The largest diagnostic groups among the 458 infants with CCHD were CoA (n=126), TGA (n=103), HLHS (n=47), pulmonary atresia (n=34), pulmonary stenosis (n=33) and aortic stenosis (n=32) (table 1). The total study group either underwent cardiac surgery (n=398), interventional catheterisation (n=48) or died without such treatment (n=12) before 2 months of age (table 1). Of the 458 infants, 19 patients had their first cardiac intervention within the first 2 days of life, 209 within the first week, 290 during the first 10 days and 391 during the first 31 days. The median postnatal age in days at cardiac surgery/catheter intervention for each diagnostic group is shown in table 1. The total number of deaths in the cohort was 46/458, of whom 34/46 had undergone either surgery or interventional catheterisation. Twelve of 34 died within 30 days of surgery and 22/34 died later. Last follow-up was in May 2018. The median follow-up time was 4 years (range 0.5–8 years). Eighty-nine per cent (408/458) of the infants in the cohort were born at term (≥37+0 weeks). No infant was born before 28+0 weeks, 4 between 28+0 and 29+6 weeks, 19 between 30+0 and 34+6 weeks and 22 between 35+0 and 36+6 weeks. Data on gestational age and birth weight were missing in five cases. Twenty-eight per cent (127/458) were prenatally diagnosed and HLHS was the diagnostic group in which the frequency of prenatal diagnosis was most prevalent (34/47) (table 1).
In total, 97% (444/458) received significant enteral feeding volumes before cardiac intervention or death. Of these, 91% (404/444) were fully fed and 9% (40/444) were fed at least 45 mL/kg daily. Three per cent (14/458) were not fed enterally at all before cardiac intervention or received amounts less than 45 mL/kg/day. Thirty-four per cent were fed breast milk only, 12% formula only and the rest a mix of breast milk and any amount of formula. The majority of these infants received minimal amounts of formula initially, and were then fully breast fed. Hence, 88% of the infants were at least partially receiving breast milk. The formula used was regular formula for newborn infants. The breastfed infants were fed on demand. The bottle, or gastric tube fed infants were fed every third hour, with amounts increased as tolerated.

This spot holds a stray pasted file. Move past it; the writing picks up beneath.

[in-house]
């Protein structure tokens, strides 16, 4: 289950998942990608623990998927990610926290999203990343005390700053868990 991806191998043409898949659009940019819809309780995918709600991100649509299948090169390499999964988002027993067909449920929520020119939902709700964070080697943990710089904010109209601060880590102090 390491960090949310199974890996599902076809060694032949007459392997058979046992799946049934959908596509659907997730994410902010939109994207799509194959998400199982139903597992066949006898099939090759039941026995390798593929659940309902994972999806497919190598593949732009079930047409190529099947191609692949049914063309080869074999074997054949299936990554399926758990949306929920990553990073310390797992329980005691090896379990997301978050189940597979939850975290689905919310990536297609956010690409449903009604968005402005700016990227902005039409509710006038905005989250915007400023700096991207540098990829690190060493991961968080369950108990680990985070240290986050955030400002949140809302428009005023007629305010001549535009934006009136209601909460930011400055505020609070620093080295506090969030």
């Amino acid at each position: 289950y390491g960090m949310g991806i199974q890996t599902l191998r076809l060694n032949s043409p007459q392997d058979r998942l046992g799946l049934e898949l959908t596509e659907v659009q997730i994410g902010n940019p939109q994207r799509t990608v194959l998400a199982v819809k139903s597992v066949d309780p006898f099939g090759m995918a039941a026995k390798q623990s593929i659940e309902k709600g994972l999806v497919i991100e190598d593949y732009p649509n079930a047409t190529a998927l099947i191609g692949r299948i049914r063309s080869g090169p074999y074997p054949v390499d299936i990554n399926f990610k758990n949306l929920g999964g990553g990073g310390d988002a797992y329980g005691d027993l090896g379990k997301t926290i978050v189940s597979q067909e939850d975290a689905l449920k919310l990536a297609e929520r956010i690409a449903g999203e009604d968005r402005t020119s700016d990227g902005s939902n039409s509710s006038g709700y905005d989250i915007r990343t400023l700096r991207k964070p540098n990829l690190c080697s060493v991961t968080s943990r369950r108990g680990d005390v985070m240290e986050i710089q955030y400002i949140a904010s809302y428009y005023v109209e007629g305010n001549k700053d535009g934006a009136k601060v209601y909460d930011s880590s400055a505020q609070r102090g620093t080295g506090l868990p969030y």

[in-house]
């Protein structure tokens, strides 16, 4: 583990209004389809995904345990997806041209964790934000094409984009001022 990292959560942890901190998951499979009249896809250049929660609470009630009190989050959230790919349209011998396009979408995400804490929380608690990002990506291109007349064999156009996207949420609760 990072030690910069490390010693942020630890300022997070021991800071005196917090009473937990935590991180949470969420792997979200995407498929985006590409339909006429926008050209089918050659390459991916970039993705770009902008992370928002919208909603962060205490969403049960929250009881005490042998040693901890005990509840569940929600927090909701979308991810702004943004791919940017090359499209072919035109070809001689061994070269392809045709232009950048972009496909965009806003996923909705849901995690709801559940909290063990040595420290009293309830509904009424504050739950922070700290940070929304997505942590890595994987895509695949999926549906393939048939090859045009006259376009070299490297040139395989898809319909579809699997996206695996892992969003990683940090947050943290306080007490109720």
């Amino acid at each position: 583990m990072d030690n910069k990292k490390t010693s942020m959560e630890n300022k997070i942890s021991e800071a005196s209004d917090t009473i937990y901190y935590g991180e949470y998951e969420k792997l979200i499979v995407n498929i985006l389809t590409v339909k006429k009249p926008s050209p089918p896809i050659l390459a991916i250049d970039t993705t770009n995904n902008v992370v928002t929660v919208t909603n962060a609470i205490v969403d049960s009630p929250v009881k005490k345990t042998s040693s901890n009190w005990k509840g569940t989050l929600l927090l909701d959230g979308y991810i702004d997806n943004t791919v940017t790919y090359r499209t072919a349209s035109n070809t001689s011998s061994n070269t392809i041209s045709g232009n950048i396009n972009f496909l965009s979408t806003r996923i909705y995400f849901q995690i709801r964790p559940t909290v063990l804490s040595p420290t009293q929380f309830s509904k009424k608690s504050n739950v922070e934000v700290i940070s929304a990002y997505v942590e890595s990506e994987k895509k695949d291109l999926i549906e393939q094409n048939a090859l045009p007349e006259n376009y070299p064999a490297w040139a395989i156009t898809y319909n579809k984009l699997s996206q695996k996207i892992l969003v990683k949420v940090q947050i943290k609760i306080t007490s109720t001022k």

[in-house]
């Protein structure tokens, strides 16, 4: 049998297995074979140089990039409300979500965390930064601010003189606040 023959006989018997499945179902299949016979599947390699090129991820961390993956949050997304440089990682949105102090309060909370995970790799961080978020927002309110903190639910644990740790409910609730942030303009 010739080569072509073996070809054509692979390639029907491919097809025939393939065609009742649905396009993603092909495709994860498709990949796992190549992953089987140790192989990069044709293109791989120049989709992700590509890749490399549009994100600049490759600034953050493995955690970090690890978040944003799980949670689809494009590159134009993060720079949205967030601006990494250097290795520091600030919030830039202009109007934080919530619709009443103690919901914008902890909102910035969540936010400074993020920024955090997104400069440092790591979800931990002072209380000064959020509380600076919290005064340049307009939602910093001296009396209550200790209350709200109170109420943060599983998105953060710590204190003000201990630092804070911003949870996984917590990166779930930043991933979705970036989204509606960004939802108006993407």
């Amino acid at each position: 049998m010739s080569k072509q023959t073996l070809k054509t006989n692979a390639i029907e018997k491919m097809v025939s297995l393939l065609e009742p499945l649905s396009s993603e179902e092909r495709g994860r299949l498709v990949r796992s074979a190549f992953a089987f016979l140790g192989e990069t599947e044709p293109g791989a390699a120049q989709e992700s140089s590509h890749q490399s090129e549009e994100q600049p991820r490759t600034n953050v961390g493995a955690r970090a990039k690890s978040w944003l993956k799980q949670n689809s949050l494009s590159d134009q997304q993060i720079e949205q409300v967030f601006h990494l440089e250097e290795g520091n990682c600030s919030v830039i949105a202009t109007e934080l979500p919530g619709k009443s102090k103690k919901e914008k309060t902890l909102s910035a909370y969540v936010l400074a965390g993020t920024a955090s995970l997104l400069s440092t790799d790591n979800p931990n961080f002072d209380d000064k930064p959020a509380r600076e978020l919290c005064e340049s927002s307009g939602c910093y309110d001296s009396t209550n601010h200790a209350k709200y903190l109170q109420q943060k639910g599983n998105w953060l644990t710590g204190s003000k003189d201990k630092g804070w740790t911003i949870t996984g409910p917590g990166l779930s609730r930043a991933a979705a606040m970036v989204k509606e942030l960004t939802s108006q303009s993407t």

Of the 458 patients, 181 (40%) were inborn at the Queen Silvia Children’s Hospital in Gothenburg. The remaining patients were transferred from other hospitals. Outborn patients were with few exceptions diagnosed in the referring hospital by a paediatrician trained in echocardiography and then discussed with the paediatric cardiac centre via a video conference system. PGE1 was administered before and during transport when indicated. Preoperative treatment with PGE1 was administered in 79% (361/458). The initial preoperative care at the Queen Silvia Children’s Hospital was undertaken in the paediatric intensive care unit in 83/458 (18%) infants. The remaining infants did not need initial intensive care. The proportion in each diagnostic group that received PGE1 is shown in table 1. Two hundred and six infants had definitive or potential ductal-dependent systemic circulation, consisting of the diagnoses of HLHS, interrupted aortic arch, CoA and aortic stenosis. Of them, 96% (198/206) were enterally fed before cardiac intervention and 85% (169/198) of these reached full feeds. One infant in this group developed NEC (1/206, 0.5%). There were 103 infants with TGA (96% on PGE1), and of these 99% (102/103) were enterally fed before heart surgery, all reaching full feeds. One infant with TGA developed NEC (1/103, 1.0%). Among the remaining diagnoses, 97% (144/149) were enterally fed before heart surgery, 92% (133/144) reached full feeds and two developed NEC (tables 1 and 2).